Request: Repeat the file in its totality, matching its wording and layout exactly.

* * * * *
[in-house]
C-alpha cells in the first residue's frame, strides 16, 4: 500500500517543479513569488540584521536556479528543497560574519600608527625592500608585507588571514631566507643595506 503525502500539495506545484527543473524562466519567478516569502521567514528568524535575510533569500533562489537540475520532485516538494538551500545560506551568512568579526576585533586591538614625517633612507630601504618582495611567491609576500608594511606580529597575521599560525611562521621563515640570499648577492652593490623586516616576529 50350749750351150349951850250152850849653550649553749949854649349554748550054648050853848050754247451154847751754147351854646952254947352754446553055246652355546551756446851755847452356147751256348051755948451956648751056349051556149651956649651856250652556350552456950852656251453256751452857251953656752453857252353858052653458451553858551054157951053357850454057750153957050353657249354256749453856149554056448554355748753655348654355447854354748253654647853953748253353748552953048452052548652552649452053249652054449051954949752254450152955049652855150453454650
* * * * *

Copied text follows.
[in-house]
C-alpha cells in the first residue's frame, strides 16, 4: 500500500517543479513569488540584521536556479528543497560574519600608527625592500608585507588571514631566507643595506 503525502500539495506545484527543473524562466519567478516569502521567514528568524535575510533569500533562489537540475520532485516538494538551500545560506551568512568579526576585533586591538614625517633612507630601504618582495611567491609576500608594511606580529597575521599560525611562521621563515640570499648577492652593490623586516616576529 50350749750351150349951850250152850849653550649553749949854649349554748550054648050853848050754247451154847751754147351854646952254947352754446553055246652355546551756446851755847452356147751256348051755948451956648751056349051556149651956649651856250652556350552456950852656251453256751452857251953656752453857252353858052653458451553858551054157951053357850454057750153957050353657249354256749453856149554056448554355748753655348654355447854354748253654647853953748253353748552953048452052548652552649452053249652054449051954949752254450152955049652855150453454650